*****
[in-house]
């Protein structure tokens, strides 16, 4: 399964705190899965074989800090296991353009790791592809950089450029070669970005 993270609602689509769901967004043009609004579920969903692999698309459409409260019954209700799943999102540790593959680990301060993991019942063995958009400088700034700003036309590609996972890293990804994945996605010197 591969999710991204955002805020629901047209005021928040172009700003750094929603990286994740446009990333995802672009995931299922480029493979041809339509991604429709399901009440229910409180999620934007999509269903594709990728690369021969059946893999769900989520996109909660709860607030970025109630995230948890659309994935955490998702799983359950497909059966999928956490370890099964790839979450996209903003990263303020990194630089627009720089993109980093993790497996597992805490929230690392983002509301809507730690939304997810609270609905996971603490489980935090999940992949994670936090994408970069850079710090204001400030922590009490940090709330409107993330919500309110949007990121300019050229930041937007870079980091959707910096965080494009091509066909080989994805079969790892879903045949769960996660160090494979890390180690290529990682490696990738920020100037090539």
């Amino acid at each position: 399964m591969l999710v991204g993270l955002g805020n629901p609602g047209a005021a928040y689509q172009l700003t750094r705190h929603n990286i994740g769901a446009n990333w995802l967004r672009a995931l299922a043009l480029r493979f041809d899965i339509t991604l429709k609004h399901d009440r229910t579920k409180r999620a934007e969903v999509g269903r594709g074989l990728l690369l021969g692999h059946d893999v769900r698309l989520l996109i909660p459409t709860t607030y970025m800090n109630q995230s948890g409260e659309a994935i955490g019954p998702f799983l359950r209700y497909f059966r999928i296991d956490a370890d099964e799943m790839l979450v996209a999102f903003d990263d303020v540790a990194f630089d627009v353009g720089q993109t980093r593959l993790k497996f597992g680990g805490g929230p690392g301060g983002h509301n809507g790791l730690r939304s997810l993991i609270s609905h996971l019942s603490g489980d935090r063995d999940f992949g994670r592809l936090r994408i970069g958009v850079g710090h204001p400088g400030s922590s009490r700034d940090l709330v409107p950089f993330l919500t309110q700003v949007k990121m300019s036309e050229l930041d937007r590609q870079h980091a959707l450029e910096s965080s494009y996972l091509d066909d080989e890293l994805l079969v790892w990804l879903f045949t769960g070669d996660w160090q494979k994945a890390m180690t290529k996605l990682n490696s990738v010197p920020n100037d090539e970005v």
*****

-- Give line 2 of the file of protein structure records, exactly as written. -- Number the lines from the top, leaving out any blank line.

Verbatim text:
């Protein structure tokens, strides 16, 4: 399964705190899965074989800090296991353009790791592809950089450029070669970005 993270609602689509769901967004043009609004579920969903692999698309459409409260019954209700799943999102540790593959680990301060993991019942063995958009400088700034700003036309590609996972890293990804994945996605010197 591969999710991204955002805020629901047209005021928040172009700003750094929603990286994740446009990333995802672009995931299922480029493979041809339509991604429709399901009440229910409180999620934007999509269903594709990728690369021969059946893999769900989520996109909660709860607030970025109630995230948890659309994935955490998702799983359950497909059966999928956490370890099964790839979450996209903003990263303020990194630089627009720089993109980093993790497996597992805490929230690392983002509301809507730690939304997810609270609905996971603490489980935090999940992949994670936090994408970069850079710090204001400030922590009490940090709330409107993330919500309110949007990121300019050229930041937007870079980091959707910096965080494009091509066909080989994805079969790892879903045949769960996660160090494979890390180690290529990682490696990738920020100037090539």